Hospice for Multiple Myeloma Patients

Hospice care is a specialized form of palliative care that is available to patients during end-of-life. Hospice also focuses on enhancing quality-of-life rather than trying to extend it. In many cases, pursuing additional treatments such as invasive treatments or difficult chemotherapy treatments can harm the patient’s quality-of-life and may not provide any benefits towards combating the disease.

The goal of hospice for cancer patients is to feel as good as possible for as long as possible. Therefore, hospice patients may receive dialysis to manage the excessive calcium blocks in the kidneys, but the treatment is mainly to help patients feel well and remain mentally oriented (excess calcium often causes disorientation in patients, rendering them unable to engage in conversation or other relational activities). By making patients more comfortable, they are able to enjoy life more fully during the time that they have remaining.

Experiencing a Peaceful Passing

Accounts of those who have accompanied a loved one as they died from complications of multiple myeloma generally report a relatively calm death in which pain has been effectively managed. Hospice providers work with physicians to measure the experience of pain a patient suffers and provide medications to alleviate discomfort while also helping them to achieve their other quality-of-life goals. Most hospice and palliative teams aim to provide care that helps patients to remain coherent, not comatose during their final days.

Manypatients make it clear that maintaining connections with their loved ones as a priority during end-of-life and this can be possible for multiple myeloma patients who elect hospice care as their disease continues to progress.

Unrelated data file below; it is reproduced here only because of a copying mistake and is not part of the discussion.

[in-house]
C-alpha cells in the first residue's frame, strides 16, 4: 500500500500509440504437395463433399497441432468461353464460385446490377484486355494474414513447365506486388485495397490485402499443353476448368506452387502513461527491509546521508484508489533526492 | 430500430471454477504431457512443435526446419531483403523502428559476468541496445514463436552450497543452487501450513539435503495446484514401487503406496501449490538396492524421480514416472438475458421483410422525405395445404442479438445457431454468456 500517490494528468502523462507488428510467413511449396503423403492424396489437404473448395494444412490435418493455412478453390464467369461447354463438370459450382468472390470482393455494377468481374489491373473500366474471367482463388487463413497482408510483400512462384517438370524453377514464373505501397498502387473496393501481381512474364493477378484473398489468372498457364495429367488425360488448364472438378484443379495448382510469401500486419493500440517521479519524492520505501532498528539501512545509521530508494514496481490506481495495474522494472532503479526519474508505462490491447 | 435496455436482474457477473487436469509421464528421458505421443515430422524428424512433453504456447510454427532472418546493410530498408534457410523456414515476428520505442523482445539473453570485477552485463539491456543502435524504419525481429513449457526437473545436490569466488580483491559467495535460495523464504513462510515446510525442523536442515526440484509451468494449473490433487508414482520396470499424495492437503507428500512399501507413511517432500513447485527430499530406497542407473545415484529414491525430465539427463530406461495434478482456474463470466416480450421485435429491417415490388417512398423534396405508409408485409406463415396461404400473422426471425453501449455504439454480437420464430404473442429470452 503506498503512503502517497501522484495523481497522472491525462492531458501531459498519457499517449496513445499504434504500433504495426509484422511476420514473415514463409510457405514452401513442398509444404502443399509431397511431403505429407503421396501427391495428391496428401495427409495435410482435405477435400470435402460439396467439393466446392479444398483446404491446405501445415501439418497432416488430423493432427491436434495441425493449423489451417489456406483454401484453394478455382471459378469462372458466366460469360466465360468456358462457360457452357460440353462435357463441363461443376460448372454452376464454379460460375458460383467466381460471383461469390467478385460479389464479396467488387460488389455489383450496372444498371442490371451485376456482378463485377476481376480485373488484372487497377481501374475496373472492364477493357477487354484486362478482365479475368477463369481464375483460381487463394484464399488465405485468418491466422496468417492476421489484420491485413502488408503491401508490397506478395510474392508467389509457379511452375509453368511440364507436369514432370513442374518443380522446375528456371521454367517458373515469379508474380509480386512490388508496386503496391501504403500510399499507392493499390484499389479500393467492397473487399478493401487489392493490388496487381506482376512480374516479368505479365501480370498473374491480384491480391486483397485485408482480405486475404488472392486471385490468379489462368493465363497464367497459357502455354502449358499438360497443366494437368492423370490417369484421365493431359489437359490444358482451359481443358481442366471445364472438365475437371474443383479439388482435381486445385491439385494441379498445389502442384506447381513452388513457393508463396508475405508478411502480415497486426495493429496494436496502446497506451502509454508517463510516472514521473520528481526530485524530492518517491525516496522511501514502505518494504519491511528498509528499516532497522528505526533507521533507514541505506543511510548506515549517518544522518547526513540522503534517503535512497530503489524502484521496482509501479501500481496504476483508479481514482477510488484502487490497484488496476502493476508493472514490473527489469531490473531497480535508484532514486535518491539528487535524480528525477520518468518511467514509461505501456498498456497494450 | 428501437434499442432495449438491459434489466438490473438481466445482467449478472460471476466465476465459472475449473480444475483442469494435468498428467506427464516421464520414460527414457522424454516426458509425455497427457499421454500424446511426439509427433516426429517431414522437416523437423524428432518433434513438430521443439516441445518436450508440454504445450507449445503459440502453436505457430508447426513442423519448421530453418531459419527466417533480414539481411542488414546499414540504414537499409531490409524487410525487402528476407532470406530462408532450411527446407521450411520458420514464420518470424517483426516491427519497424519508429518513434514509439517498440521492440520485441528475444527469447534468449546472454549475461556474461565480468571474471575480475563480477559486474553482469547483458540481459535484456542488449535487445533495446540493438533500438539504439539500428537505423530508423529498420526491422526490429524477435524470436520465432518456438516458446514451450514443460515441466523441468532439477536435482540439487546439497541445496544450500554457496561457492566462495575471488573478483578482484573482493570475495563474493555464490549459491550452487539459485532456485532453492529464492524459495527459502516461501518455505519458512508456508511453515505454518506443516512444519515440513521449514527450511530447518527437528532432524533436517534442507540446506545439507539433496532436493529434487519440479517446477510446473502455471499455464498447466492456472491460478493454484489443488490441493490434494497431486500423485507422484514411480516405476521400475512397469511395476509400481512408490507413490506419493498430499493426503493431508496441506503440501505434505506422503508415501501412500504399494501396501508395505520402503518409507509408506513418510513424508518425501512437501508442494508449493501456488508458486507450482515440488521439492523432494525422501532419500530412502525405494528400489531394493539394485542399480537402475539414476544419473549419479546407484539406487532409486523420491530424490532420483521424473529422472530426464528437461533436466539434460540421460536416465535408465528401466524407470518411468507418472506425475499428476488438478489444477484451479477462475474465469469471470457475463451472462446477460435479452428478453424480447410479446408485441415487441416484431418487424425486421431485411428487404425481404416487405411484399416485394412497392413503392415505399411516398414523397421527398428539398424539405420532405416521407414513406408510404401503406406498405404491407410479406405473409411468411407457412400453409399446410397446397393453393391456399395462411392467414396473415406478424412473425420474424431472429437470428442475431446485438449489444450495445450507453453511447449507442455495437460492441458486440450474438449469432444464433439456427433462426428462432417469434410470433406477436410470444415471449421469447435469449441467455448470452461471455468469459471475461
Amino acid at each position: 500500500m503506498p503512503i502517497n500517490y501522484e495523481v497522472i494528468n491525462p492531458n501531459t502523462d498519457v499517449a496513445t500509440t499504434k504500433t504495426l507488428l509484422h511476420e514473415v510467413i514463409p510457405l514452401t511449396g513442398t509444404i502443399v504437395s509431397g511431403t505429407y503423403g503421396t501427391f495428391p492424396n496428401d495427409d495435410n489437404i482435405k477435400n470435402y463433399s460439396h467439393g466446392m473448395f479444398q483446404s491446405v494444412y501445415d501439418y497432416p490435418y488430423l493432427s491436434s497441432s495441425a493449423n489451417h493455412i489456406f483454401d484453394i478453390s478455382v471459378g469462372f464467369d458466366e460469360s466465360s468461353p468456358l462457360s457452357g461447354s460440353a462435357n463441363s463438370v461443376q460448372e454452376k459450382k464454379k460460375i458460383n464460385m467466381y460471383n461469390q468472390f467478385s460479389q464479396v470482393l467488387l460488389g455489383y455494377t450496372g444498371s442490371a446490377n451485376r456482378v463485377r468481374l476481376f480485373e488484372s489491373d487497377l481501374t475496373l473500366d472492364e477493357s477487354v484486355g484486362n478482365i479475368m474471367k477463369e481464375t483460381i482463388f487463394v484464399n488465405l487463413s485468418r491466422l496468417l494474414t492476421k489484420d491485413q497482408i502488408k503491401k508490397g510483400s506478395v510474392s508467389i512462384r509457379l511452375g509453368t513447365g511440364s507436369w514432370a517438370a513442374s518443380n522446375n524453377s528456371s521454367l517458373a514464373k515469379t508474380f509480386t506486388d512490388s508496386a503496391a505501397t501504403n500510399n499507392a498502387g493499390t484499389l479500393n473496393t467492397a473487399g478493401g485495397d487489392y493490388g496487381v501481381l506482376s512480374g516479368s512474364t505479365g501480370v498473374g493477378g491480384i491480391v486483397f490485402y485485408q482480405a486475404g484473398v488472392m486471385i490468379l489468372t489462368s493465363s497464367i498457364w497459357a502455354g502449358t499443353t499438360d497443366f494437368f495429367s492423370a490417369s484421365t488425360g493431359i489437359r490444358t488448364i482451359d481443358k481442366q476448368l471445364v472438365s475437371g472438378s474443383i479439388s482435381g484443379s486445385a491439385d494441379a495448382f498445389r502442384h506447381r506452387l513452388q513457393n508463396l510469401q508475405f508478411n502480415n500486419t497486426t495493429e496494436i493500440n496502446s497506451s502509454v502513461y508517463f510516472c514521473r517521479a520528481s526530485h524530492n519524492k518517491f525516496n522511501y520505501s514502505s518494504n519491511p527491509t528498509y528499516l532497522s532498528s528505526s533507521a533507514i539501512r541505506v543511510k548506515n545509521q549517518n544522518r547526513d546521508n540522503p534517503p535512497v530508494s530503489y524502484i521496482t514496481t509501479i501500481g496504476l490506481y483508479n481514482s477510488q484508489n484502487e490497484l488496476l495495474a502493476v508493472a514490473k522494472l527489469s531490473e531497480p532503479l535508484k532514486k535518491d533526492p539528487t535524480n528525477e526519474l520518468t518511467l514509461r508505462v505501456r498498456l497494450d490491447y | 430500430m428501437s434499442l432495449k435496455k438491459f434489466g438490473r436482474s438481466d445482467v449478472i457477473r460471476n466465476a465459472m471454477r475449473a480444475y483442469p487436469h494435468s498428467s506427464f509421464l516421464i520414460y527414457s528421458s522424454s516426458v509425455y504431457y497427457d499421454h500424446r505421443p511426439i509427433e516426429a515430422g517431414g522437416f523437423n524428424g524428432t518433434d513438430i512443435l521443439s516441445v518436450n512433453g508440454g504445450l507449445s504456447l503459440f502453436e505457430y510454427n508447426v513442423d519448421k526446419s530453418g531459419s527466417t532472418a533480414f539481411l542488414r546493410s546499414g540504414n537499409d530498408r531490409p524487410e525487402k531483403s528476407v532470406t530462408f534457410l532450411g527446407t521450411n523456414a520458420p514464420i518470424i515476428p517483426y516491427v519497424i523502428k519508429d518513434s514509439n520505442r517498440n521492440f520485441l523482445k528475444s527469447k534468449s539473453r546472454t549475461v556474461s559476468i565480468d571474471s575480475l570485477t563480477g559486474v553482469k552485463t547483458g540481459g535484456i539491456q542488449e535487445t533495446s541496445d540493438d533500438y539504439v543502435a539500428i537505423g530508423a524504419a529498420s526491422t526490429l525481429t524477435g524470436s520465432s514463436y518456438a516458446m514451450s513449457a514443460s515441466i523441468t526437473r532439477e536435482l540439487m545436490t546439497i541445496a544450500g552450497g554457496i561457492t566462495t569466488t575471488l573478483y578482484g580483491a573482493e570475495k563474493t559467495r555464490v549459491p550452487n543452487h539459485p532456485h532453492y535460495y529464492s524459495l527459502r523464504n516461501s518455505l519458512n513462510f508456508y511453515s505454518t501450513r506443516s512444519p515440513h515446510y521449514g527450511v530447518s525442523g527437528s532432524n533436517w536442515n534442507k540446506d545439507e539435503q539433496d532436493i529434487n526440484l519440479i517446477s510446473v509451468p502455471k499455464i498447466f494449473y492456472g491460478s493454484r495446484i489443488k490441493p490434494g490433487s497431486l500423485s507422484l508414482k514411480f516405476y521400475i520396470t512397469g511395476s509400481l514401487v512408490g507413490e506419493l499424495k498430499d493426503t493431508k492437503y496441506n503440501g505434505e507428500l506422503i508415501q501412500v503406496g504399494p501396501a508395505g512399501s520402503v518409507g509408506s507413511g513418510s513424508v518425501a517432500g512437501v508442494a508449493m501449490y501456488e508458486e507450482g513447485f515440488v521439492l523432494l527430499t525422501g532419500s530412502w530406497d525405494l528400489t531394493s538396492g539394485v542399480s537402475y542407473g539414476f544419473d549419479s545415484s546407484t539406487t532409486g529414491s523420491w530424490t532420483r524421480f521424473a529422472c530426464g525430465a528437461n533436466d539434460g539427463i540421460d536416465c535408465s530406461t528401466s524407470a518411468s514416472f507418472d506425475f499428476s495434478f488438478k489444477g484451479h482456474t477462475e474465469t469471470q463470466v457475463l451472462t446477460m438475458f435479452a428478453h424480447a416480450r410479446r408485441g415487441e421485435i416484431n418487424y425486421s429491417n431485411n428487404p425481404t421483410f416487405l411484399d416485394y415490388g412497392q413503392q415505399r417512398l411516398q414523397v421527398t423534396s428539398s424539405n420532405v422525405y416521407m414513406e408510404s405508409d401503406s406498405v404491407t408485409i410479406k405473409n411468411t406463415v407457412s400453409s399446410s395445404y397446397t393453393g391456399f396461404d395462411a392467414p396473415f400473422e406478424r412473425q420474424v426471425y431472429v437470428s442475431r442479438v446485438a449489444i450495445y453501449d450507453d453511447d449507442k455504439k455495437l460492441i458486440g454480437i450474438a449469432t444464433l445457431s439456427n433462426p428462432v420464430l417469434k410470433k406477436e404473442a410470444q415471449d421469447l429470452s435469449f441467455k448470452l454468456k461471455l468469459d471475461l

Harbor Light Hospice Is Ready to Support You!

For more information about how hospice care or palliative care can benefit multiple myeloma patients, please call us directly or, contact Harbor Light Hospice online for more information on our compassionate care services.


We met almost 3 years ago. I was in the first year of hematology and oncology fellowship training. He was in his early 60s and had recently retired. His primary care physician had referred him for evaluation of incidentally detected monoclonal proteins. Over the next few days, the workup unfolded. His skeletal radiographs showed lytic lesions, and his bone marrow biopsy showed sheets of plasma cells inundating the marrow space. It was multiple myeloma, a malignancy of plasma cells. I explained to him how these cells, which manufacture antibodies under normal circumstances, had mutated into bone-eating parasites and that his bones had become susceptible to fracture and collapse, like a fort attacked from within.

A prognostic panel showed that he had one of the most aggressive types of multiple myeloma, defined by deletion of chromosome 17p. Patients with this subtype often need aggressive treatment, respond poorly to treatment, and have worse outcomes.

Once the diagnosis sank in, he asked me, “How long do I have?”

Given his disease burden, it was clear (to me) that he needed to be treated. The unfavorable genetic profile of his disease conveyed a sense of impending crisis. However, there was a catch. He had few symptoms, if any, and was in a wonderful overall state of health. His only complaint was mild lower back pain. Most important, he did not want any treatment that would affect his quality of life. Whereas I sought to protect his excellent health through treatment, he did not think he needed to be treated. We had hit a philosophical roadblock.

Optimal treatment consisted of multidrug therapy followed by autologous stem cell transplant. As we discussed treatment-related side effects, his anxiety became palpable. It was clear that although we viewed this treatment as a “standard” approach, he viewed it—especially the transplant part—as extremely toxic. He was truly concerned about being hospitalized or missing out on a cruise with his wife or skipping a weekend with his grandchildren. What mattered to him was “not the years in his life, but the life in his years.”